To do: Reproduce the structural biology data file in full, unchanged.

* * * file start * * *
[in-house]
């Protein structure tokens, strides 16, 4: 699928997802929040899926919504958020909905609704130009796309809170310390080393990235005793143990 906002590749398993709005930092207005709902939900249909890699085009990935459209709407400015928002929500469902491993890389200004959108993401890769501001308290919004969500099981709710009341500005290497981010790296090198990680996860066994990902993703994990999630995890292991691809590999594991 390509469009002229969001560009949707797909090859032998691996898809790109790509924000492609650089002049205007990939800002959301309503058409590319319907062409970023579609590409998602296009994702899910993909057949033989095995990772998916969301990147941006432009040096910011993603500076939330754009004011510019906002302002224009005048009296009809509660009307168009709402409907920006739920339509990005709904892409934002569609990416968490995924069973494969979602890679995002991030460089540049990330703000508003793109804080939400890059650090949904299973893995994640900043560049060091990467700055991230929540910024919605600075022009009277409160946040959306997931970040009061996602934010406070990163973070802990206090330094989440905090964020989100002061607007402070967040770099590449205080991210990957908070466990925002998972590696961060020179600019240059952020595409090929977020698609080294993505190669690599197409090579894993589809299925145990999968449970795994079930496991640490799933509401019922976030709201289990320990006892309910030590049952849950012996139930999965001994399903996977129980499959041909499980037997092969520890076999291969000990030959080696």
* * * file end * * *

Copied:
[in-house]
């Protein structure tokens, strides 16, 4: 699928997802929040899926919504958020909905609704130009796309809170310390080393990235005793143990 906002590749398993709005930092207005709902939900249909890699085009990935459209709407400015928002929500469902491993890389200004959108993401890769501001308290919004969500099981709710009341500005290497981010790296090198990680996860066994990902993703994990999630995890292991691809590999594991 390509469009002229969001560009949707797909090859032998691996898809790109790509924000492609650089002049205007990939800002959301309503058409590319319907062409970023579609590409998602296009994702899910993909057949033989095995990772998916969301990147941006432009040096910011993603500076939330754009004011510019906002302002224009005048009296009809509660009307168009709402409907920006739920339509990005709904892409934002569609990416968490995924069973494969979602890679995002991030460089540049990330703000508003793109804080939400890059650090949904299973893995994640900043560049060091990467700055991230929540910024919605600075022009009277409160946040959306997931970040009061996602934010406070990163973070802990206090330094989440905090964020989100002061607007402070967040770099590449205080991210990957908070466990925002998972590696961060020179600019240059952020595409090929977020698609080294993505190669690599197409090579894993589809299925145990999968449970795994079930496991640490799933509401019922976030709201289990320990006892309910030590049952849950012996139930999965001994399903996977129980499959041909499980037997092969520890076999291969000990030959080696």